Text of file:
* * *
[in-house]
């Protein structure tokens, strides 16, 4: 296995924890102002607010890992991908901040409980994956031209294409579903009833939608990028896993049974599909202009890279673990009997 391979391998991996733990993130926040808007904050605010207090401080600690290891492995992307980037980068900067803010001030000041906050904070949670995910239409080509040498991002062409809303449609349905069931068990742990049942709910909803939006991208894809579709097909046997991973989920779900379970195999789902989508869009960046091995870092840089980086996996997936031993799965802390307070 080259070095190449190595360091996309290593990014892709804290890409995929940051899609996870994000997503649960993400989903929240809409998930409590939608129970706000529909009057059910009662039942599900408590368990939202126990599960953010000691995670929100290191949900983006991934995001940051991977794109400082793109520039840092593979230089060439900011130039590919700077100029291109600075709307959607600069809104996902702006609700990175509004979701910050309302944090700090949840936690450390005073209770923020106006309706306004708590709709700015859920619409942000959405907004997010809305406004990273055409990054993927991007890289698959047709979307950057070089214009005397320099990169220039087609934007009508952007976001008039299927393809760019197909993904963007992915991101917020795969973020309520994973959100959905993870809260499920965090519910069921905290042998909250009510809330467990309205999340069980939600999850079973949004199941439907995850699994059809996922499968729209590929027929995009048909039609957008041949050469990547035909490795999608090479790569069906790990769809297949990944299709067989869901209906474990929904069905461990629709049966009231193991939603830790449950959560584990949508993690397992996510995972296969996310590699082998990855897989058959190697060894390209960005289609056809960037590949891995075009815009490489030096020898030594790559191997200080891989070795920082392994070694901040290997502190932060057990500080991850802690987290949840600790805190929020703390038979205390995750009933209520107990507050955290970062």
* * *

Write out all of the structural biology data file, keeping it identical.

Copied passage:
[in-house]
């Protein structure tokens, strides 16, 4: 296995924890102002607010890992991908901040409980994956031209294409579903009833939608990028896993049974599909202009890279673990009997 391979391998991996733990993130926040808007904050605010207090401080600690290891492995992307980037980068900067803010001030000041906050904070949670995910239409080509040498991002062409809303449609349905069931068990742990049942709910909803939006991208894809579709097909046997991973989920779900379970195999789902989508869009960046091995870092840089980086996996997936031993799965802390307070 080259070095190449190595360091996309290593990014892709804290890409995929940051899609996870994000997503649960993400989903929240809409998930409590939608129970706000529909009057059910009662039942599900408590368990939202126990599960953010000691995670929100290191949900983006991934995001940051991977794109400082793109520039840092593979230089060439900011130039590919700077100029291109600075709307959607600069809104996902702006609700990175509004979701910050309302944090700090949840936690450390005073209770923020106006309706306004708590709709700015859920619409942000959405907004997010809305406004990273055409990054993927991007890289698959047709979307950057070089214009005397320099990169220039087609934007009508952007976001008039299927393809760019197909993904963007992915991101917020795969973020309520994973959100959905993870809260499920965090519910069921905290042998909250009510809330467990309205999340069980939600999850079973949004199941439907995850699994059809996922499968729209590929027929995009048909039609957008041949050469990547035909490795999608090479790569069906790990769809297949990944299709067989869901209906474990929904069905461990629709049966009231193991939603830790449950959560584990949508993690397992996510995972296969996310590699082998990855897989058959190697060894390209960005289609056809960037590949891995075009815009490489030096020898030594790559191997200080891989070795920082392994070694901040290997502190932060057990500080991850802690987290949840600790805190929020703390038979205390995750009933209520107990507050955290970062």